To top it off, none of our crew caught any edible fish. James's friend actually gave us some fish (pity fish, if you will) and we thankfully but ashamedly took it home to grill. Unfortunately, while cooking it, I saw a couple small brown worms wriggling in the fish meat, which Amit said was totally normal (really?). I figured if they disappeared after cooking, I could still eat the fish... but then while eating, I discovered two big worms right in my bowl! I was WAY too grossed out to eat any more, and I think I'm swearing off fish for like a month. Blaghghgh.

James and I are sticking to rivers and lakes from now on.

Sunday, July 6, 2008

secret life of plants - week 4

The crazy humid thunderstorm weather has continued for the past week, and my garden has been loving it. The cucumber plants are going crazy, basically shading over half the garden, and shooting out skinny arms to reach for some support, so James put together this jungle-gym trellis to give them something to grow up. The zucchini is also going strong, and I'm hoping it will sprout a flower sometime soon! The tomato plants are also super leafy, so I tried to put two support cages on them, truly learning the lesson that you have to put those things on when the plants are small. I tragically broke off a few branches while doing it today. :( The plants have a couple small white flowers, but no tomatoes yet.

For some reason, the bell pepper plants never really flourished here. They grew at like a quarter of the rate of the cuke plants, and seem to have some unhappy browned holes on their leaves. Now they will certainly get less sun since the cukes are such monsters. Who knew they would need so much space!

Thursday, July 3, 2008

uncharted territories

I've decided to change my outlook on research. Previously, I felt kind if intimidated by all the components of my new lab that I knew nothing about. Working three years in my old lab put me in a comfortable position of feeling like I knew something about certain areas of materials characterization, measurement, etc. When I switched into the new lab, there were a host of things I felt lost around - circuit design, high-temperature materials, machining, design in general... and this made me uneasy because I felt that, as a fourth-year grad student, I shouldn't be so helpless. I mean, I was pretty clueless and useless when I joined my first lab, but as a first-year, who really expected me to know what I was doing? Now I feel like there's some expectation of competence from me. But I recently realized that nobody is supposed to know everything. The only way you would is if you have been doing the same thing for years, and who wants to live that life? Even after graduating, people seek new and unfamiliar projects to provide a new learning curve that adds even more wrinkles to their brain. So I've decided to adopt that goal as well. So I need to build a circuit to translate an AC voltage and current into a power measurement? Research, buy and machine some high-temperature insulation bricks? Design a high-temperature experiment? Excellent.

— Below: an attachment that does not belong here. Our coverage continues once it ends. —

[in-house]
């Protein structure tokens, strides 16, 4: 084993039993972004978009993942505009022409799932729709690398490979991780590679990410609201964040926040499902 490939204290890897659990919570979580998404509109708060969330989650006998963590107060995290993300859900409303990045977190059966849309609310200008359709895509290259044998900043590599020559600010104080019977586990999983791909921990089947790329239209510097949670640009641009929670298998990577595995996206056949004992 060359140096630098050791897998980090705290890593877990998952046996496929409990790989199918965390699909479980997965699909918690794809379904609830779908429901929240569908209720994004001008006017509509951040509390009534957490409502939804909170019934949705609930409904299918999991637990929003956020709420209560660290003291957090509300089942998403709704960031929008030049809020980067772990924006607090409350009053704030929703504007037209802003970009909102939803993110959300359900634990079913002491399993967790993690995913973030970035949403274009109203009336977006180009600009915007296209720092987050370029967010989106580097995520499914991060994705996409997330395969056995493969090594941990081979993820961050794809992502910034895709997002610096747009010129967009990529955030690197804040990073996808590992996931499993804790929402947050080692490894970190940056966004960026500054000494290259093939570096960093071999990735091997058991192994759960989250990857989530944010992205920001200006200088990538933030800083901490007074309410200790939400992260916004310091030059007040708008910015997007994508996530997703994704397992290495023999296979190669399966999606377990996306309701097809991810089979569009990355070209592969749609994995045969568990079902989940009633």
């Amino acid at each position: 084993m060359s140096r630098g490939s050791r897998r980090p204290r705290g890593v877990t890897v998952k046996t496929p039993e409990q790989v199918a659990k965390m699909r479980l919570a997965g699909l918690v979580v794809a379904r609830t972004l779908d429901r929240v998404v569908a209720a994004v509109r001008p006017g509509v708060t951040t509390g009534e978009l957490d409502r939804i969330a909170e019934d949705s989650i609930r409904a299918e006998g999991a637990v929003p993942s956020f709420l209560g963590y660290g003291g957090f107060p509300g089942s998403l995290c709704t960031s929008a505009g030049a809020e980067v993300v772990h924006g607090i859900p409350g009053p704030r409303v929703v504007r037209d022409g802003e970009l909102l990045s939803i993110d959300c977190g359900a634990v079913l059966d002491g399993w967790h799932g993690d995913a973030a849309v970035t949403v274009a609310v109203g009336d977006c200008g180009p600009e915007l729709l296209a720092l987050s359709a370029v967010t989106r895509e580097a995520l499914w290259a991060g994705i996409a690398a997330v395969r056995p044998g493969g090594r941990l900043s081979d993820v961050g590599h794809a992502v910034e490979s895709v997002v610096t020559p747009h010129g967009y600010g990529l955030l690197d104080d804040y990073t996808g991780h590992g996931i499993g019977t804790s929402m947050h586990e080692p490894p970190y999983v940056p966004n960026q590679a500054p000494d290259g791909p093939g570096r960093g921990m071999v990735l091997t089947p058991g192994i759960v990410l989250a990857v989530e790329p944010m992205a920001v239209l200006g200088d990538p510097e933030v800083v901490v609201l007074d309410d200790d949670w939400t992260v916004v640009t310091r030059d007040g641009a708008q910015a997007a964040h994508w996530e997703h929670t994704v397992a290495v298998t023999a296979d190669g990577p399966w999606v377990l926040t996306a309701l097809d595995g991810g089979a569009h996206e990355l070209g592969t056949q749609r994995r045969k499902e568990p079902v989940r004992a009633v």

Monday, June 30, 2008

the crazy jungle - week 3

All this rain has done my garden well! I felt like I barely had a chance to check on my garden last week, but it rained almost every day. I went out one night to pull out some weeds, but it was already dark so I could barely see what I was doing. I was gone to NH for the weekend, but I knew that the tomato plants were bending over from the lack of support and the violent thunderstorm bursts. So today I devoted a little quality time to my garden plot - I installed some stakes and zip-tied the tomatoes to them (loosely), weeded all over the plot, and planted a bunch of new lettuce seeds. Here's the final status: